Proper 16A/Ordinary 21A/Pentecost +10
August 21, 2011
“We have escaped like a bird from the snare of the fowlers; the snare is broken, and we have escaped” – Psalm 124:7
In human history, we have seen the machinery of power escape control from time to time, rolling over all those in its path like a juggernaut. During those times, the plight of the children is especially precarious, because children represent hope for the future – and those who wish to wipe out both hope and the future for any particular group will take aim at its children.
In the Torah portion for this week, we see such a precarious time for the descendants of Jacob/Israel living in Egypt. Pharaoh has seen the rise of the Israelites from a small band of foreigners living in the land to a population large enough to outnumber the Egyptians. When majority populations face major shifts like this one, xenophobia often rears its ugly head. The Egyptians tried to oppress the Israelites through forced labor, but “the more they were oppressed, the more they multiplied and spread, so that the Egyptians came to dread the Israelites” (Exod 1:12).
Pharoah hit upon a Final Solution. He commanded the midwives of the Hebrews (named Shiphrah and Puah) to kill all the male infants that they delivered. Interestingly enough, the midwives chose to use their position within the community to subvert Pharaoh’s death-dealing plans: “But the midwives feared God; they did not do as the king of Egypt commanded them, but they let the boys live” (vv.17). It is often in the cracks of history that women like the virtuous midwives, Shiphrah and Puah, manage to use what little power they have to do the right thing.
In another precarious point in history, the descendants of Israel were oppressed again – this time with modern machinery and military power. In 1940, when the Jewish ghetto of Warsaw was erected by the occupying Germans to isolate 450,000 Jews, a young Polish Catholic woman named Irena Sendlerowa (Sendler) could not stand idly by. She had already been giving food and shelter to various Jewish families since the invasion began, but she realized that the community – particularly its children – were in grave danger.
Irena and 10 social worker colleagues (all but one of them women) began to work together systematically, under cover of the Warsaw Contagious Disease Department, to enter the ghetto, smuggle in food and supplies, and smuggle out children. Irene eventually became head of the Children’s Division of Zegota – the Polish underground resistance organization. Within two years, she brought 2,500 Jewish children to safety, keeping careful records of their families of origin in buried glass jars, in hopes they could be reunited with their families after the war’s end.
Pharaoh eventually caught up with the midwives of the Hebrews and brought them in for questioning. Having their wits about them, they made up a plausible story, playing to Pharaoh’s bigotry: “ … the Hebrew women are not like the Egyptian women; for they are vigorous and give birth before the midwife comes to them” (vv.19). We assume that Pharaoh released them unharmed, because the text states “God dealt well with the midwives …” (vv.20).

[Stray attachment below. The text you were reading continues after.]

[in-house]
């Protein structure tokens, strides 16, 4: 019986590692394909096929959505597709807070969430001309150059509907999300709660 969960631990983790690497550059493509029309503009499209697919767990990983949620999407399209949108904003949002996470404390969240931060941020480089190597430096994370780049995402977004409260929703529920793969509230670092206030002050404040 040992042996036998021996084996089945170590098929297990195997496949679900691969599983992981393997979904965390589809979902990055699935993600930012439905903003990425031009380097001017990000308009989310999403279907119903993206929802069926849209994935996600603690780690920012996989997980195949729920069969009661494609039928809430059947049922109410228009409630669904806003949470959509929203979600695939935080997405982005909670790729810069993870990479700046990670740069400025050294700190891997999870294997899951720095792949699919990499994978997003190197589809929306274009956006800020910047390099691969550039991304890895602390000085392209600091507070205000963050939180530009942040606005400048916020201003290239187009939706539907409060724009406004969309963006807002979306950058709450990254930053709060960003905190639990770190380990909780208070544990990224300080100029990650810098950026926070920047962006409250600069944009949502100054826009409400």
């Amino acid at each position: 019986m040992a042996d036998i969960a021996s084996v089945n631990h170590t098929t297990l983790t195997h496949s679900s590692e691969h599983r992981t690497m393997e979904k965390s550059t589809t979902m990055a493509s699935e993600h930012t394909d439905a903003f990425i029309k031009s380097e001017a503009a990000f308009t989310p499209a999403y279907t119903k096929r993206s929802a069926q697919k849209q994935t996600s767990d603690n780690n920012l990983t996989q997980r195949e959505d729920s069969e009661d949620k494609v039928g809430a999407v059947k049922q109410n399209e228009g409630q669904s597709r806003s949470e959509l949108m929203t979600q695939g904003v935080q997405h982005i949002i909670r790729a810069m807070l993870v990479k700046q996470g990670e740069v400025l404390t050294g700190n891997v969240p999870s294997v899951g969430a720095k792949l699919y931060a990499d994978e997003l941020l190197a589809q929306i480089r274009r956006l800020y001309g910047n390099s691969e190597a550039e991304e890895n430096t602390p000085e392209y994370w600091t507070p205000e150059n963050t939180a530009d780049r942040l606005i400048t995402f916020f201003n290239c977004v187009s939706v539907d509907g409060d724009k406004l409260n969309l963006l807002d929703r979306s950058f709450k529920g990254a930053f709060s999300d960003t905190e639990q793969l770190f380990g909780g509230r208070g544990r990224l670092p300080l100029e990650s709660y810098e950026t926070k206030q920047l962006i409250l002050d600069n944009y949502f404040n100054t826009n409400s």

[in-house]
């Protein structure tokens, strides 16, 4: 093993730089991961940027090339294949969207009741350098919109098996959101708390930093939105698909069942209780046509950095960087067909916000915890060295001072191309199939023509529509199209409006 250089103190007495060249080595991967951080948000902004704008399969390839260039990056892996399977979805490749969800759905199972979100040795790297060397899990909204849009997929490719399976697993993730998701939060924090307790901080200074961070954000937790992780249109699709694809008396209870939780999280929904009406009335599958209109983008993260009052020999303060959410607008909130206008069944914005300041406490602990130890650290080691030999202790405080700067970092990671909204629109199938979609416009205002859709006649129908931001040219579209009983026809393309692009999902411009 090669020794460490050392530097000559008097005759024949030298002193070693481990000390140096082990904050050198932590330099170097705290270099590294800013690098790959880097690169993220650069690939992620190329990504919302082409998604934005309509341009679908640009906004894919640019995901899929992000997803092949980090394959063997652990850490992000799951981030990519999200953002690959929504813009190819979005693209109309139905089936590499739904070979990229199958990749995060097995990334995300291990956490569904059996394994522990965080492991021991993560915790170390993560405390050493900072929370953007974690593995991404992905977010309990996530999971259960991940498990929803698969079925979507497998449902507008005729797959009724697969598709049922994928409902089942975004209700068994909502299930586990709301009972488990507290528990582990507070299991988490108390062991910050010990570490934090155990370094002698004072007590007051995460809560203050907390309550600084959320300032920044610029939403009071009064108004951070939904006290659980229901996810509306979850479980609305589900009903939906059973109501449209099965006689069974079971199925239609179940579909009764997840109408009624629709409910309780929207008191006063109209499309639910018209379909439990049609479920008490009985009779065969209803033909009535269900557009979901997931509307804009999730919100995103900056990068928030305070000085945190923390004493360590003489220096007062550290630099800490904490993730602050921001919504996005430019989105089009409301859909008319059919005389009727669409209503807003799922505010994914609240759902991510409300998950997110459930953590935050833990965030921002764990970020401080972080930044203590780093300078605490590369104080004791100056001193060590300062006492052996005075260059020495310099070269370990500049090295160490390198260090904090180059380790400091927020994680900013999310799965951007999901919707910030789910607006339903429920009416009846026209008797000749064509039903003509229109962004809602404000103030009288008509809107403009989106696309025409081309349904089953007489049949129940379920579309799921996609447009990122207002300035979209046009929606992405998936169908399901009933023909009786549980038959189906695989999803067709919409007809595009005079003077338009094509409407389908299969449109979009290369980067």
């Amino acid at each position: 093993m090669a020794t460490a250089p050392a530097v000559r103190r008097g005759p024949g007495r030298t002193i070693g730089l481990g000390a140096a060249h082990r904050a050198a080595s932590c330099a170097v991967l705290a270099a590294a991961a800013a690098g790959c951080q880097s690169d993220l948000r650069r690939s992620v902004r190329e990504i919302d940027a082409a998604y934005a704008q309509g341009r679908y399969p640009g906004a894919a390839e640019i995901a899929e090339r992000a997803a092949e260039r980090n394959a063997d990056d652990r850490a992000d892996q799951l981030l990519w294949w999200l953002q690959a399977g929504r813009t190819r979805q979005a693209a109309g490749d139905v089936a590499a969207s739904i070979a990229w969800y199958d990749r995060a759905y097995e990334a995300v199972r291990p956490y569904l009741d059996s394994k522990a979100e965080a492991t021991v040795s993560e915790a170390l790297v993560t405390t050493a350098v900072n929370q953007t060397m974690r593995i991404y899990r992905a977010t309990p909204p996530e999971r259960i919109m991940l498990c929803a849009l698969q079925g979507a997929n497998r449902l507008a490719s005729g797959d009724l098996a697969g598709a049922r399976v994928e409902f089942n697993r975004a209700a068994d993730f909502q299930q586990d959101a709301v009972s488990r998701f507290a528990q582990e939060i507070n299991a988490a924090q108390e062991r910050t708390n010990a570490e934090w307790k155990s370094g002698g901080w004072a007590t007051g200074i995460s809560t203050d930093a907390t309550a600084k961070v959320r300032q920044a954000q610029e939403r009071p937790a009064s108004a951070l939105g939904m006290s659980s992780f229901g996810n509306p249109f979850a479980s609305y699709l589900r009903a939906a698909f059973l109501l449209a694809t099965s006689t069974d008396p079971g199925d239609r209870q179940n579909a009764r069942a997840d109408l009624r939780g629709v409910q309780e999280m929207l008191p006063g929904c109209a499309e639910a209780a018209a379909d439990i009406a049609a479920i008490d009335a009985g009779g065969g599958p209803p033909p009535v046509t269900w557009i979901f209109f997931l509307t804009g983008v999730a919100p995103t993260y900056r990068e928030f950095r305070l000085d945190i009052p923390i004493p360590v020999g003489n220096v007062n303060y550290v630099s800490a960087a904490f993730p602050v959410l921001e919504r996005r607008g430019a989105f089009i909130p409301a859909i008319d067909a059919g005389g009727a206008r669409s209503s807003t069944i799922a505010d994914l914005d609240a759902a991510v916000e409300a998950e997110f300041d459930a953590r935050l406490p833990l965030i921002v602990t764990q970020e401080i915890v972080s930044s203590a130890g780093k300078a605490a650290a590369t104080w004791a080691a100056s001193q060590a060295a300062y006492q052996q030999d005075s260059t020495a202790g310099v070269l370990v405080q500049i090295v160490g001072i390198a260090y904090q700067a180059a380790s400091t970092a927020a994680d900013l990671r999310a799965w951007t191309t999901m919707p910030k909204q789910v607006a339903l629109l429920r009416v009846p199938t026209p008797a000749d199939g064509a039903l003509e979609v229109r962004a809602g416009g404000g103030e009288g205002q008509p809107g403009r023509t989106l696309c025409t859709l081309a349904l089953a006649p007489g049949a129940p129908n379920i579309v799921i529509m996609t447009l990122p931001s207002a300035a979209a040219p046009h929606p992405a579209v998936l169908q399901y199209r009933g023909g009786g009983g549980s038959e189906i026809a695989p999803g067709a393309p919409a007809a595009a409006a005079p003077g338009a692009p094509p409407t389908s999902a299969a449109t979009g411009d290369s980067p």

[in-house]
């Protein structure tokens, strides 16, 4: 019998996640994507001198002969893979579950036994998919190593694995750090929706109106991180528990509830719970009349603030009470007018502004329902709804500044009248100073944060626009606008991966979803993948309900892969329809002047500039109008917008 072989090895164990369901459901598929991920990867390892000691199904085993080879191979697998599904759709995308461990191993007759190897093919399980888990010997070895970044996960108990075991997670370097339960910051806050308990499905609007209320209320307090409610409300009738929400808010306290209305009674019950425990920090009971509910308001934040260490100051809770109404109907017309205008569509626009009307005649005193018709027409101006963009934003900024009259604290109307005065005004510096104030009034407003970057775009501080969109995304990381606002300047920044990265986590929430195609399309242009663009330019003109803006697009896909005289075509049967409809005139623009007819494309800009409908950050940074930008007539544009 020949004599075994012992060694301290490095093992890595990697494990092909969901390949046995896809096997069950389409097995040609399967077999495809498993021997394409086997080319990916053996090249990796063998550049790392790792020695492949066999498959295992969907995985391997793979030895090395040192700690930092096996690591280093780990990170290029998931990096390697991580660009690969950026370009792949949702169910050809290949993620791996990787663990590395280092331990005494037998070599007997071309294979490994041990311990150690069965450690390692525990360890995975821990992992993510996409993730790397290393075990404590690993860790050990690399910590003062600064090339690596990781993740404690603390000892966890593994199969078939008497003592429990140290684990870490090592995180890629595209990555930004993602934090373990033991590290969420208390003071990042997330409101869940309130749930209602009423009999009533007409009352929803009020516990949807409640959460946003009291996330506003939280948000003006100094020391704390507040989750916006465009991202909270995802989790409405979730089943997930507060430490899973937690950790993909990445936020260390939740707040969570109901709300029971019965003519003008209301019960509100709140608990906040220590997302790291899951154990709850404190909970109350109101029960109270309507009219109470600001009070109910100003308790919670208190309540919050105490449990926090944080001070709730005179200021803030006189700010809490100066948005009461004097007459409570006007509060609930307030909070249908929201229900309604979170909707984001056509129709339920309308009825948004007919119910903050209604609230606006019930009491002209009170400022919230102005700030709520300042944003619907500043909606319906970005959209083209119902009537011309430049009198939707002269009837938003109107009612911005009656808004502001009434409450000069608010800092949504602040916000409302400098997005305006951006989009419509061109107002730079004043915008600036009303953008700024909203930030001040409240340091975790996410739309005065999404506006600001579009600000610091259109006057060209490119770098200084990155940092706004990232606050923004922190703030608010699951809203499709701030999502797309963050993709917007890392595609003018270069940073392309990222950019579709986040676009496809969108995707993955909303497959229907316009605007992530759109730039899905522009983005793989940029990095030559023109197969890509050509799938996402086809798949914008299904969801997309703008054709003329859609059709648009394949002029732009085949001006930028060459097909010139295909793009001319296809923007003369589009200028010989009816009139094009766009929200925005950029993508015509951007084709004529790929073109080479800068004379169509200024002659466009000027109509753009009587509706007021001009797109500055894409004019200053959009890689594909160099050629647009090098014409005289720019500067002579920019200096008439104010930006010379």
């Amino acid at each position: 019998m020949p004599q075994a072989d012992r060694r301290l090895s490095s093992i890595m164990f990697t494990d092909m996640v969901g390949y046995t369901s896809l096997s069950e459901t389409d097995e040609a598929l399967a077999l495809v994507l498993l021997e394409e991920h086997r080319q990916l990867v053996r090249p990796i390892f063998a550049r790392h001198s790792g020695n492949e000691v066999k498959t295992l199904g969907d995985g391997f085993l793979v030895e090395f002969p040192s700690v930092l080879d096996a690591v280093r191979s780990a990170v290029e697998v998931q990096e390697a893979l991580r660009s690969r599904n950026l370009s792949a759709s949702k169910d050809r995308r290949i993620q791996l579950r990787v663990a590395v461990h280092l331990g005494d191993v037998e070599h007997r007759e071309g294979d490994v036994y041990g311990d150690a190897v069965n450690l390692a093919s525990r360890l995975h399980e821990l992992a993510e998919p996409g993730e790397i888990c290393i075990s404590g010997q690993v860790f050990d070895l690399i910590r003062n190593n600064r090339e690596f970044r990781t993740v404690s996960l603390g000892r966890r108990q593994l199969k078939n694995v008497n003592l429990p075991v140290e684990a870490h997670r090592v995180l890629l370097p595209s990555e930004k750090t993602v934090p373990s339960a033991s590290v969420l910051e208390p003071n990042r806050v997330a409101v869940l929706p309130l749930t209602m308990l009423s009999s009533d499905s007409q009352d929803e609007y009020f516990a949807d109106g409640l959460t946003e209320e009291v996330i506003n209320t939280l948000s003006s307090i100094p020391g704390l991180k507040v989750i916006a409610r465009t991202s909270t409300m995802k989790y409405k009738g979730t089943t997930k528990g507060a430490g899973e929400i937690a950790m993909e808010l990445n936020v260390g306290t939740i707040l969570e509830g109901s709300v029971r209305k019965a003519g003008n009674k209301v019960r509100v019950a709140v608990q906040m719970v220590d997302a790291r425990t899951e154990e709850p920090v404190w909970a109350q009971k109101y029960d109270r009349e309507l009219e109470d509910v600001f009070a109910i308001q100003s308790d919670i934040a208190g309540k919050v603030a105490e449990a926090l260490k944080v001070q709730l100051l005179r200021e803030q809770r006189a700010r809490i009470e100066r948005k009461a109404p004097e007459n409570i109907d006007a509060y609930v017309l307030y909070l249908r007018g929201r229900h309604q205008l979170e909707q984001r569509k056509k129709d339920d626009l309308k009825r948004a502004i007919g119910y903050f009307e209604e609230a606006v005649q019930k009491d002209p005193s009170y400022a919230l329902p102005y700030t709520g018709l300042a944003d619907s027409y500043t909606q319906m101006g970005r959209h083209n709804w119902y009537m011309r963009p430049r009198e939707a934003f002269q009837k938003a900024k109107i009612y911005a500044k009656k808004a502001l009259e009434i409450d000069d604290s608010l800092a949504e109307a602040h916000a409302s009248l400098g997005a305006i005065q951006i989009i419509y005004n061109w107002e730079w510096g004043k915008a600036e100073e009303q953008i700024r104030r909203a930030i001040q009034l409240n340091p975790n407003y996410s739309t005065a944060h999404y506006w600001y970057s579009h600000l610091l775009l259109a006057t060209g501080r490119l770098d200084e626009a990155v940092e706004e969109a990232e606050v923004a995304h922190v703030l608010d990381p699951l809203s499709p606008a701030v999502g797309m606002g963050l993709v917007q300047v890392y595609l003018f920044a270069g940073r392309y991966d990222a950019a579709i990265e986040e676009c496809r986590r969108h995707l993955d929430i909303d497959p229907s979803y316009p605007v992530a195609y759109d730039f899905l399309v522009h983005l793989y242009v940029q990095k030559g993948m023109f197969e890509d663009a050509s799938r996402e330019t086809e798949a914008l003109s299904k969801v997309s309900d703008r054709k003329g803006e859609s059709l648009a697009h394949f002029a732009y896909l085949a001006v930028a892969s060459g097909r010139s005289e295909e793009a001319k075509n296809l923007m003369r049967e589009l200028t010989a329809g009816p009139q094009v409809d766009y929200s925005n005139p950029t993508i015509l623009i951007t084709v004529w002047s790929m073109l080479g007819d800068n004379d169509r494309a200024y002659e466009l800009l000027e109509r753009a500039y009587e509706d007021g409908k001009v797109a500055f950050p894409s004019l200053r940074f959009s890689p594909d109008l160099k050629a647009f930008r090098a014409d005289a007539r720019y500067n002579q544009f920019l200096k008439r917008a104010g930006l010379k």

Irena was not quite as fortunate as the midwives, although she benefitted from her own and her comrades’ quick wits. In 1943, Irena was arrested by the Germans and sent to the Piawiak prison, where she was incessantly questioned and tortured. She endured fractures to her legs and feet. But she nonetheless stood by the story agreed upon by her comrades
in Zegota and would not give up any of their names. Even though she was sentenced to death, God dealt well with this midwife of freedom – members of Zegota bribed the executioner into releasing her on the day she was to be put to death, and she was rescued and taken into hiding.
After the war ended and the Communists took over Poland, Irena’s story was suppressed by the government because, ironically, they considered her and the Zegota organization to be “subversive.” She was named one of the Righteous Gentiles by the Yad Vashem Holocaust Memorial Committee in 1967, but the rest of the world never heard about it. It was not until 1999, when four schoolgirls in Kansas began researching Irena Sendlerowa for a National History Day project – and ultimately visited her personally in 2001 – that Irena’s story became known to the world. There are now over 80,000 websites mentioning her.
The story of the virtuous Hebrew midwives ends with “And because the midwives feared God, he gave them families” (vv.21). The Hebrew for “gave them families” literally means “gave them
houses”. Irena Sendler, midwife of freedom, passed away in Warsaw on May 12, 2008 at 98 years old. Thanks to the work of the four Kansas schoolgirls, enough funds had been raised for Irena to provide her with quality round-the-clock medical care in a nursing home. She had a warm roof over her head, and had made a home in the minds and memories of thousands of people across the world. May God deal generously with all midwives of freedom, and open our eyes to their labors.